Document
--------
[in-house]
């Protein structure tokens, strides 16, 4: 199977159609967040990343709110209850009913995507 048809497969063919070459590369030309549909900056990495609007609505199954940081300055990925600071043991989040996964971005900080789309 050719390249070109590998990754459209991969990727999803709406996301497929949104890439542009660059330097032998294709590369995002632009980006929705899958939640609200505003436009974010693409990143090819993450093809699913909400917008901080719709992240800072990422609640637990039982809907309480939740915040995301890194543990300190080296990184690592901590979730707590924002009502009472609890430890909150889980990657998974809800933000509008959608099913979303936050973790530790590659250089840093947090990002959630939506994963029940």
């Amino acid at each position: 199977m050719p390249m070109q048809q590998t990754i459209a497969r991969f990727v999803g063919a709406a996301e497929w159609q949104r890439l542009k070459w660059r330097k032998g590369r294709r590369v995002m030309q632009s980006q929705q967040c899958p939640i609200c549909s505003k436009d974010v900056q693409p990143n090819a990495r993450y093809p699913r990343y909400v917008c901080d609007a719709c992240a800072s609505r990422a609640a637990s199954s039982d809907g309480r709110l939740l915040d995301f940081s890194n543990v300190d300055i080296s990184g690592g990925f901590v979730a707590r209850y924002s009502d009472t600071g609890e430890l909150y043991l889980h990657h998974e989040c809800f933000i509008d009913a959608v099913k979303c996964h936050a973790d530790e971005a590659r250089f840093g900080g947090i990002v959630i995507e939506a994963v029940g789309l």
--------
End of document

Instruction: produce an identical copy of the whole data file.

[in-house]
């Protein structure tokens, strides 16, 4: 199977159609967040990343709110209850009913995507 048809497969063919070459590369030309549909900056990495609007609505199954940081300055990925600071043991989040996964971005900080789309 050719390249070109590998990754459209991969990727999803709406996301497929949104890439542009660059330097032998294709590369995002632009980006929705899958939640609200505003436009974010693409990143090819993450093809699913909400917008901080719709992240800072990422609640637990039982809907309480939740915040995301890194543990300190080296990184690592901590979730707590924002009502009472609890430890909150889980990657998974809800933000509008959608099913979303936050973790530790590659250089840093947090990002959630939506994963029940």
């Amino acid at each position: 199977m050719p390249m070109q048809q590998t990754i459209a497969r991969f990727v999803g063919a709406a996301e497929w159609q949104r890439l542009k070459w660059r330097k032998g590369r294709r590369v995002m030309q632009s980006q929705q967040c899958p939640i609200c549909s505003k436009d974010v900056q693409p990143n090819a990495r993450y093809p699913r990343y909400v917008c901080d609007a719709c992240a800072s609505r990422a609640a637990s199954s039982d809907g309480r709110l939740l915040d995301f940081s890194n543990v300190d300055i080296s990184g690592g990925f901590v979730a707590r209850y924002s009502d009472t600071g609890e430890l909150y043991l889980h990657h998974e989040c809800f933000i509008d009913a959608v099913k979303c996964h936050a973790d530790e971005a590659r250089f840093g900080g947090i990002v959630i995507e939506a994963v029940g789309l």